I was surprised when the standard came about, but there have been quite a few instruments developed to fight corruption over the past 15 years. There were too many instruments and quite a few people were a bit confused about the different instruments, which were not all as detailed as they might have been, so it was an appropriate time to sum up and come up with a global instrument.
ISO is represented by around 170 members so it’s really covering the whole world. The previous British standard BSI 10500 was really aimed at Britain. The ISO is the global organisation and ISO standards are the global standards.
How is it that companies of different sizes can use this single standard?
The standard is risk-based, so the first thing that you have to do when you want to implement an anti-bribery management system is to define, to map your corruption risks. Based on this mapping you will
decide how to implement the standard. For example, if you are dealing exclusively in Scandinavia, maybe you will not need quite the same measures than if you are dealing in Eastern Europe or Asia or Africa where corruption is more of a risk.
If you have a centralised management system, it is going to be easier to implement the standard than if you have a decentralised management system and you have to adapt to different units. If you have one language it is going to be simple, if you are a large international company it will probably take about 30 different translations so that is quite a different task than doing anything in one language. For an anti-bribery policy, you do need translations and cannot rely on English everywhere.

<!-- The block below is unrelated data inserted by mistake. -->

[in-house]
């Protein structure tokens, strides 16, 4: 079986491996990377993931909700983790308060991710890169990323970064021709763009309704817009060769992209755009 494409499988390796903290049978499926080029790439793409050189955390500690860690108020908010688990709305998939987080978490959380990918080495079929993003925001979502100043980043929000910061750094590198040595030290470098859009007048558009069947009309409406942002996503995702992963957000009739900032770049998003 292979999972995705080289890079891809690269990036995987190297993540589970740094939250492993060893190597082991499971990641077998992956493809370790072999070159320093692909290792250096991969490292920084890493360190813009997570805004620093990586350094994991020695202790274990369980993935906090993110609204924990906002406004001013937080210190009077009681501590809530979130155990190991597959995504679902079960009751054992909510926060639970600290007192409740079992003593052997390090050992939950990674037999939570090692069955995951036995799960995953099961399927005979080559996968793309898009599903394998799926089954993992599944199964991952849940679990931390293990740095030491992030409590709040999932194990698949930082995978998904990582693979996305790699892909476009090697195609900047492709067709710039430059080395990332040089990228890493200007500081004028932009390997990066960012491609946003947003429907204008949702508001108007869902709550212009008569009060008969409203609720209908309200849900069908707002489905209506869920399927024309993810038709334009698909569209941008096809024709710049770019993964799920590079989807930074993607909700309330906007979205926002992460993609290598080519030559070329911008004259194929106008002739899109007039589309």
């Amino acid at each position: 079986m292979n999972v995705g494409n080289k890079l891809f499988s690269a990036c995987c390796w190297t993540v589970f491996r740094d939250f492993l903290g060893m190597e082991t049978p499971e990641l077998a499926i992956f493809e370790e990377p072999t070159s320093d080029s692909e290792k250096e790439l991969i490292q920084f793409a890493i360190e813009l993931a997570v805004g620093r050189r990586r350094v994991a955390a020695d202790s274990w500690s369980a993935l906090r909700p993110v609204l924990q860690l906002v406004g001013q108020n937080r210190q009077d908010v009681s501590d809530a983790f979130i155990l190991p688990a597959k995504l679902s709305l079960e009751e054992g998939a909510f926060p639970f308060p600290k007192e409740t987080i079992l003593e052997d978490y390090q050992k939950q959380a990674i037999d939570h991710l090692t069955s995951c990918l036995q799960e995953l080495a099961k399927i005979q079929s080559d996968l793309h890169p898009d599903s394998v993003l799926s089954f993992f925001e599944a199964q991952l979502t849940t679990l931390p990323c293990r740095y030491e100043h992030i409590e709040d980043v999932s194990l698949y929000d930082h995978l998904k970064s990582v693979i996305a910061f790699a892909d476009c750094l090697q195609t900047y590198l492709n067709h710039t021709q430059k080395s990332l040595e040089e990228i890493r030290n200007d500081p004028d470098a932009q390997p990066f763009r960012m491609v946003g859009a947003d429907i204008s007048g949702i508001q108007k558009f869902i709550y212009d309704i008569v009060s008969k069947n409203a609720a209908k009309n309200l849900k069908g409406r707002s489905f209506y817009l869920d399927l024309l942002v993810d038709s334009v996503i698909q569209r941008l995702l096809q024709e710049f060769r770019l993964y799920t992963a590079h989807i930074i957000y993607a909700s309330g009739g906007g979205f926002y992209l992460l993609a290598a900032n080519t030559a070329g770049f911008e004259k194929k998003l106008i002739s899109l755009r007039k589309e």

What is most important to the success of an anti-bribery and corruption policy?
The most important thing is leadership. If the head of a company or its governing body are not convinced of the value of an anti-bribery management system, it is not going to work, so they have to be convinced and they have to lead the whole exercise. It is not something you can measure or create from nothing, it is a change of culture and that has to come from the top. It has to filter down and everybody in the company has to be involved. If you are able to manage this cultural change, you have already done a big step.
Another element of the system is that you have to appoint a compliance or an anti-bribery officer, it can be somebody who is involved in compliance at large, but you have to dedicate resources— people and finance—to an anti-bribery function.